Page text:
With the new system for producing aromatic nitrogen compounds, the manufacture of pesticides and medicines could be made more efficient.
The team of Viktoria Däschlein-Gessner and Lukas Gooßen are working on optimizing various catalysts. (Image credit: RUB, Kramer)
Scientists have developed a novel efficient catalyst to produce aromatic amines, which are vital building blocks in several pesticides and drugs. When compared to traditional catalysts, the system is more active; hence, lesser energy is required at the time of the reaction and complex compounds can also be synthesized. The teams headed by Professor Lukas Gooßen and Professor Viktoria Däschlein-Gessner, who collaborate at
Ruhr-Universität Bochum as part of the Ruhr Explores Solvation cluster of excellence, have described the outcomes of their study in the journal Angewandte Chemie, published online in advance on November 19 th, 2018.
Attached organic groups decisive
In order to synthesize aromatic amines—ring-shaped nitrogen-containing compounds—bonds must be formed between carbon and nitrogen atoms. The starting materials are primary or secondary amines, certain nitrogen compounds, and ring-shaped compounds, which initially do not include nitrogen and are known as aryl halides. The reaction can only be carried out with a palladium catalyst. The Bochum chemists were successful in considerably increasing the efficiency of the reaction by attaching organic groups—known as ligands—to the metal catalyst.
More efficient than conventional systems right from the start
With the newly developed ligand system, we have increased the activity of the palladium catalysts to such an extent that the reaction is faster and more efficient than with the systems optimized over many years.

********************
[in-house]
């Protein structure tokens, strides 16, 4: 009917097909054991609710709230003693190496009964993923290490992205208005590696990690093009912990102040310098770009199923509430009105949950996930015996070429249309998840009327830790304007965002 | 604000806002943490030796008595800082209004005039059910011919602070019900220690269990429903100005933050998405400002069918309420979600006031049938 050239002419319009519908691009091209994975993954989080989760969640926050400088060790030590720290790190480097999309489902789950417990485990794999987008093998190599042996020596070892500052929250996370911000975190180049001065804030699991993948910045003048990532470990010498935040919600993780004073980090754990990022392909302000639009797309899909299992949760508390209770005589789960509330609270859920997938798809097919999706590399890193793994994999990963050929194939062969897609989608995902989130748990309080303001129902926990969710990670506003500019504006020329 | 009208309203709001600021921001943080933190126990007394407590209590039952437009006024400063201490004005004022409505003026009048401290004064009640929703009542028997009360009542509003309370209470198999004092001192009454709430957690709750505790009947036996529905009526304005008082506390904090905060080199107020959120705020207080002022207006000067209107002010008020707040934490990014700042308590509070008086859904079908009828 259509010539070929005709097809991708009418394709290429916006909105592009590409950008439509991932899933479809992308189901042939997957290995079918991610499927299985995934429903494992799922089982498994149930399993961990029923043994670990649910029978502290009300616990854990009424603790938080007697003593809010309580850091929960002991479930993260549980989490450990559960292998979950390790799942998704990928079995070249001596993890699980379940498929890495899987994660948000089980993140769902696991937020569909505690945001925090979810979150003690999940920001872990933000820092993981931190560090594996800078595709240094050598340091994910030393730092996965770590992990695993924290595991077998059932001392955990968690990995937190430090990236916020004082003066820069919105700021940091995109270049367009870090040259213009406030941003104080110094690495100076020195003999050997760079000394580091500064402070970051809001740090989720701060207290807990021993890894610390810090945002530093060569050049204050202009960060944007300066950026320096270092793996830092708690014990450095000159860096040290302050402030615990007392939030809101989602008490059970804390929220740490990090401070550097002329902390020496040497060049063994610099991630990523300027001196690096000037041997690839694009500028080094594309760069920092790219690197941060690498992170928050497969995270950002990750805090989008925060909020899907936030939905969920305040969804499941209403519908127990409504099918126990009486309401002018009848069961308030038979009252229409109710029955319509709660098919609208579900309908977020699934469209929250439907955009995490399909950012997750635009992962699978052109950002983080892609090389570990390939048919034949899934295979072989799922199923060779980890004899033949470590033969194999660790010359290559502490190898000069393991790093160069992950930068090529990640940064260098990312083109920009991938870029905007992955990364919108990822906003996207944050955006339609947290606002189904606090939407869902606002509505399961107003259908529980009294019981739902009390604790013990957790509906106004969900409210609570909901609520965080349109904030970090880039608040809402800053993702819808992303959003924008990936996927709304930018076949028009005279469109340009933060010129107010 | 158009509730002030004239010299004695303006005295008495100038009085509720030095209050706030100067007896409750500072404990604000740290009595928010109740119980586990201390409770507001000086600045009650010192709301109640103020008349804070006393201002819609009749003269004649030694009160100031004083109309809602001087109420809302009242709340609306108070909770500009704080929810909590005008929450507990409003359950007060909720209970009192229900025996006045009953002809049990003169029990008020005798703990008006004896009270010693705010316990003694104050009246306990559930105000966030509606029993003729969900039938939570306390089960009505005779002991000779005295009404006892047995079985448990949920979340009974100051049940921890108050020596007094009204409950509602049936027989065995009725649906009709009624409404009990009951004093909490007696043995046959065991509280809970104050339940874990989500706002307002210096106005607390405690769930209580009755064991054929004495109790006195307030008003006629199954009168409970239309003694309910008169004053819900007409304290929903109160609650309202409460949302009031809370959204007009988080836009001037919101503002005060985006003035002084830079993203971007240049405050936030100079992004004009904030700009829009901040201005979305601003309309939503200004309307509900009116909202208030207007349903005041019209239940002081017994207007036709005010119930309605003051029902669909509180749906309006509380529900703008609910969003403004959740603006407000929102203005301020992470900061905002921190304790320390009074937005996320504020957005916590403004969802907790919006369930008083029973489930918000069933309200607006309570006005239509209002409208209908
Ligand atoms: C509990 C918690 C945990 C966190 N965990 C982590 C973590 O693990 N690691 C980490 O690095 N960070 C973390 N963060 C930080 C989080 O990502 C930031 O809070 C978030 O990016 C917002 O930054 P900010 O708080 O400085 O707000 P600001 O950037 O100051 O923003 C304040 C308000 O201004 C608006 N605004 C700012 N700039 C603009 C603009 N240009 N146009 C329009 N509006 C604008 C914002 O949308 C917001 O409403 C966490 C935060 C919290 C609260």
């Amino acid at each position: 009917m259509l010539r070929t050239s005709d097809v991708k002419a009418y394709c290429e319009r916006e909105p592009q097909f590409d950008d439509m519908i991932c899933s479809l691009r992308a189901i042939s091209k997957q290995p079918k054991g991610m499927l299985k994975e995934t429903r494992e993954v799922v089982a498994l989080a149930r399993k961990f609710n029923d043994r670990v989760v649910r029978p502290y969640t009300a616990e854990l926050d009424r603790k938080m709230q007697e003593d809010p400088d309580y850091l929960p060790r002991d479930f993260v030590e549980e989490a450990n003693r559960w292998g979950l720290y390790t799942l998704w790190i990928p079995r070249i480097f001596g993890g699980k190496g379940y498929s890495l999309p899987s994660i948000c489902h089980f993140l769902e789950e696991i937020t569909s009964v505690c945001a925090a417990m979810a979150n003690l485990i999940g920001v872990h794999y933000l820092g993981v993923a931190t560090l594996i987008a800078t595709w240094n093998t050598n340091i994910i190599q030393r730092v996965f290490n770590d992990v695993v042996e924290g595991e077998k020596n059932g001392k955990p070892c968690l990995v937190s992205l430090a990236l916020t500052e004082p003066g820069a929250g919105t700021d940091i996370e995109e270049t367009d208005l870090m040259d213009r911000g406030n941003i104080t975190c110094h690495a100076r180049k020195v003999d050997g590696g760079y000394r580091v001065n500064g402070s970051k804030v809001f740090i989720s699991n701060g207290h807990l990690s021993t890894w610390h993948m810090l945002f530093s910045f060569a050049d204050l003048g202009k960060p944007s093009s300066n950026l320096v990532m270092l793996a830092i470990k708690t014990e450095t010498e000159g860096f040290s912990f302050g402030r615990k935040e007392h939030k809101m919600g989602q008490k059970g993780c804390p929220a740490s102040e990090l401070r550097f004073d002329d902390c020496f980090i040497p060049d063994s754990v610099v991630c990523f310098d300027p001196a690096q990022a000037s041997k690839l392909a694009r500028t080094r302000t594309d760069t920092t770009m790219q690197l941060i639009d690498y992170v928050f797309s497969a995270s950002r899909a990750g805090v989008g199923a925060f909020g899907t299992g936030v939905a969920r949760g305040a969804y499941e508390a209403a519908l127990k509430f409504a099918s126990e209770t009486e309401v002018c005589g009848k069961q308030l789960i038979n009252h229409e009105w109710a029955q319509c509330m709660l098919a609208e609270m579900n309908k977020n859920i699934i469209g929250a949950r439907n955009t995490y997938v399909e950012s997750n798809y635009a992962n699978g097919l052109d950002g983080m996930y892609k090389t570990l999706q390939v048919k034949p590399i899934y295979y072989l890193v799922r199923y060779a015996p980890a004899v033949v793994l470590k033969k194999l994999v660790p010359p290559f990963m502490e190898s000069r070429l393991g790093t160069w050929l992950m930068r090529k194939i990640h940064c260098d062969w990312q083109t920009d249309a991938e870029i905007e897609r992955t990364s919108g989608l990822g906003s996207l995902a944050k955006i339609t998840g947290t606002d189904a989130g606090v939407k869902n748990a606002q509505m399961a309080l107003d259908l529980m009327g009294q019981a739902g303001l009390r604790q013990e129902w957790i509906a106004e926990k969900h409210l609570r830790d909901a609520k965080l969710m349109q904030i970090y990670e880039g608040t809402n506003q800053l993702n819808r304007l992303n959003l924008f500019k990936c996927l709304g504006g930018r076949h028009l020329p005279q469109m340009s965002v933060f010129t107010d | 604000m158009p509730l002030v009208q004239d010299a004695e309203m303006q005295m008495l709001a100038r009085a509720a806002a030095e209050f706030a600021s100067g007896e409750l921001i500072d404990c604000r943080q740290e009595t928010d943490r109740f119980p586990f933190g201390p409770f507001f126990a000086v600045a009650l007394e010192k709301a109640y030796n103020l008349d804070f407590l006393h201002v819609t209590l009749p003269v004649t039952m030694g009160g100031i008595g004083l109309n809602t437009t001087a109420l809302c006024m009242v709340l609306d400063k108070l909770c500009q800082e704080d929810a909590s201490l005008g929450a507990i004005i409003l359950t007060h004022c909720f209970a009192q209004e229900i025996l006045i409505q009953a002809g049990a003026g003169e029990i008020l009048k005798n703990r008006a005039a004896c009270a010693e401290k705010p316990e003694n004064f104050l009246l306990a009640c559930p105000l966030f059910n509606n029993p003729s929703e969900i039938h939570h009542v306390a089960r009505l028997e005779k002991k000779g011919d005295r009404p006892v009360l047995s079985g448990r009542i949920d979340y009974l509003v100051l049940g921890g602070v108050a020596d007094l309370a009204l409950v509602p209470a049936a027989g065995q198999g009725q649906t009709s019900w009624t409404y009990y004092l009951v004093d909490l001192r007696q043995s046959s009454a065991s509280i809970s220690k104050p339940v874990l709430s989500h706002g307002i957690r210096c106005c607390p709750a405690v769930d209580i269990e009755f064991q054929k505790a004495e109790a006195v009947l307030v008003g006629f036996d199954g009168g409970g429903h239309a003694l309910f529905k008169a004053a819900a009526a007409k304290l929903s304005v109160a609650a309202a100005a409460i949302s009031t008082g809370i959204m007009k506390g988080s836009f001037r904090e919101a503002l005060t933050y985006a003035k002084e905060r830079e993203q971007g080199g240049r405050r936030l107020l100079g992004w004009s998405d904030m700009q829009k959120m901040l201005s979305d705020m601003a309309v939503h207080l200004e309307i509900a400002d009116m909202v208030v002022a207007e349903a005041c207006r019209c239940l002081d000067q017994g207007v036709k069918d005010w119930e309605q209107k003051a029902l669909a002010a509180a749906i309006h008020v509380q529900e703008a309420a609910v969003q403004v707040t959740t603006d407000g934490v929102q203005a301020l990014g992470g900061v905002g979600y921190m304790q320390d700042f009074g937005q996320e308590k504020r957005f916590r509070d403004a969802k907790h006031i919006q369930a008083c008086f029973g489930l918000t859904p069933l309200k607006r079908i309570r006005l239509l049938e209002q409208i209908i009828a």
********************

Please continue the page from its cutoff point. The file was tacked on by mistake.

Viktoria Däschlein-Gessner, Chair of Inorganic Chemistry II, Ruhr-Universität Bochum.
Research teams across the world are arduously working on the targeted design of such ligands. “
However, the activity of the new developments rarely comes close to that of the catalysts that have been continuously optimized over decades,” added Däschlein-Gessner.
The newly developed system in Bochum instantly proved to be more active when compared to the systems used in industry. Chlorine-containing aromatic compounds can be coupled with various amines at room temperature within an hour using this new system. With current catalysts, this usually takes several hours and temperatures of 100 °C and more.
Even after many optimization rounds, the established catalysts in this area do not seem to have much room for improvement. However, our ligand system opens up new possibilities for increasing efficiency.
Lukas Gooßen, Chair of Organic Chemistry I, Ruhr-Universität Bochum.
Industry showing interest
The Chair of Inorganic Chemistry II, headed by Viktoria Däschlein-Gessner, and the Chair of Organic Chemistry I, headed by Lukas Gooßen are working together to optimize catalyst structures and check if it is possible to transfer the developed systems to other reaction types. An industrial partner has already come to know about the new system and is working on getting it ready for the market and using it on an industrial level.
The European Research Council supported the study within the framework of an ERC Starting Grant (YlideLigands 677749), the German Research Foundation within the framework of the RESOLV Cluster of Excellence (EXC1069).